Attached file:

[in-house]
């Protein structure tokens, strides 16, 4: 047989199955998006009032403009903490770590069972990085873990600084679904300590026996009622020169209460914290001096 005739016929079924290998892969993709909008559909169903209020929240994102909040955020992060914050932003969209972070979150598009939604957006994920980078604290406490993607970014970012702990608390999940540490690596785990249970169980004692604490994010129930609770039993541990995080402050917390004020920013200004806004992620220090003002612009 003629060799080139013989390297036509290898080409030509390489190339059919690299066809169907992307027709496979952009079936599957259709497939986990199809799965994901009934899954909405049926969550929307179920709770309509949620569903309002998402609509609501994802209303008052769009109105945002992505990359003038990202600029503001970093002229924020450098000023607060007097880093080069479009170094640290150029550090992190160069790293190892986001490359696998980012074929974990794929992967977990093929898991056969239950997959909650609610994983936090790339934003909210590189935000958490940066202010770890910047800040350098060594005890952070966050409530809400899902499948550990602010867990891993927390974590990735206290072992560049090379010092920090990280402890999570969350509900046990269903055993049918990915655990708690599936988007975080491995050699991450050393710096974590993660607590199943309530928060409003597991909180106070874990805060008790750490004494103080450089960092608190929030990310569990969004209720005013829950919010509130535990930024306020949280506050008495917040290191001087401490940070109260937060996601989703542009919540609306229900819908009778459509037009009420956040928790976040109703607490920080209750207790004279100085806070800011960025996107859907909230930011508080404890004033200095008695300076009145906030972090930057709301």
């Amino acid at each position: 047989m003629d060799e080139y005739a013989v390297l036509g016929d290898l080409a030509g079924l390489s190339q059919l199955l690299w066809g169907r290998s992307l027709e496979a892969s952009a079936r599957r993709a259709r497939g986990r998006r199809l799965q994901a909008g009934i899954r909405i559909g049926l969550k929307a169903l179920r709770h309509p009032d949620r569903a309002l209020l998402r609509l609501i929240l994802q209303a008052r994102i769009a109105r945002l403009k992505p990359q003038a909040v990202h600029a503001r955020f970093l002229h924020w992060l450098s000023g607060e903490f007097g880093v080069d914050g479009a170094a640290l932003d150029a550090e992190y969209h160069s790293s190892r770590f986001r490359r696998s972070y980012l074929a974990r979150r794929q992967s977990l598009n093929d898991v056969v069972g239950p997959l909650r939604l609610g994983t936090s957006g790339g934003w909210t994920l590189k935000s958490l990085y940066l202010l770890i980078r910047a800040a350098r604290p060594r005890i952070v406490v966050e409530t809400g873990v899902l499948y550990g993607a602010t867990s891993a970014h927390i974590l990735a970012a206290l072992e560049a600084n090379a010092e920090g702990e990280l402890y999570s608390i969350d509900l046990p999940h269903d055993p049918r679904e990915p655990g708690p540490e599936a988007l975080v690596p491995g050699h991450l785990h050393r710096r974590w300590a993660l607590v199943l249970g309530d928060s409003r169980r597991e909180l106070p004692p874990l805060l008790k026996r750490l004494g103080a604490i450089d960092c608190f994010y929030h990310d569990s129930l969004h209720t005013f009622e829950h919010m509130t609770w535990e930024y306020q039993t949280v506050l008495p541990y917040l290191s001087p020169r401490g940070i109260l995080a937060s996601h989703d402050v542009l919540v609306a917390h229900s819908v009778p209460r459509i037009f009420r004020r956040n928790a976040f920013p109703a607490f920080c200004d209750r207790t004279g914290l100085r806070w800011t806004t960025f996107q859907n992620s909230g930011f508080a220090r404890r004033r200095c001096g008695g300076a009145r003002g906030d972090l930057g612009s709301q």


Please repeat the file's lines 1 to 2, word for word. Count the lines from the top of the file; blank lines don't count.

[in-house]
């Protein structure tokens, strides 16, 4: 047989199955998006009032403009903490770590069972990085873990600084679904300590026996009622020169209460914290001096 005739016929079924290998892969993709909008559909169903209020929240994102909040955020992060914050932003969209972070979150598009939604957006994920980078604290406490993607970014970012702990608390999940540490690596785990249970169980004692604490994010129930609770039993541990995080402050917390004020920013200004806004992620220090003002612009 003629060799080139013989390297036509290898080409030509390489190339059919690299066809169907992307027709496979952009079936599957259709497939986990199809799965994901009934899954909405049926969550929307179920709770309509949620569903309002998402609509609501994802209303008052769009109105945002992505990359003038990202600029503001970093002229924020450098000023607060007097880093080069479009170094640290150029550090992190160069790293190892986001490359696998980012074929974990794929992967977990093929898991056969239950997959909650609610994983936090790339934003909210590189935000958490940066202010770890910047800040350098060594005890952070966050409530809400899902499948550990602010867990891993927390974590990735206290072992560049090379010092920090990280402890999570969350509900046990269903055993049918990915655990708690599936988007975080491995050699991450050393710096974590993660607590199943309530928060409003597991909180106070874990805060008790750490004494103080450089960092608190929030990310569990969004209720005013829950919010509130535990930024306020949280506050008495917040290191001087401490940070109260937060996601989703542009919540609306229900819908009778459509037009009420956040928790976040109703607490920080209750207790004279100085806070800011960025996107859907909230930011508080404890004033200095008695300076009145906030972090930057709301």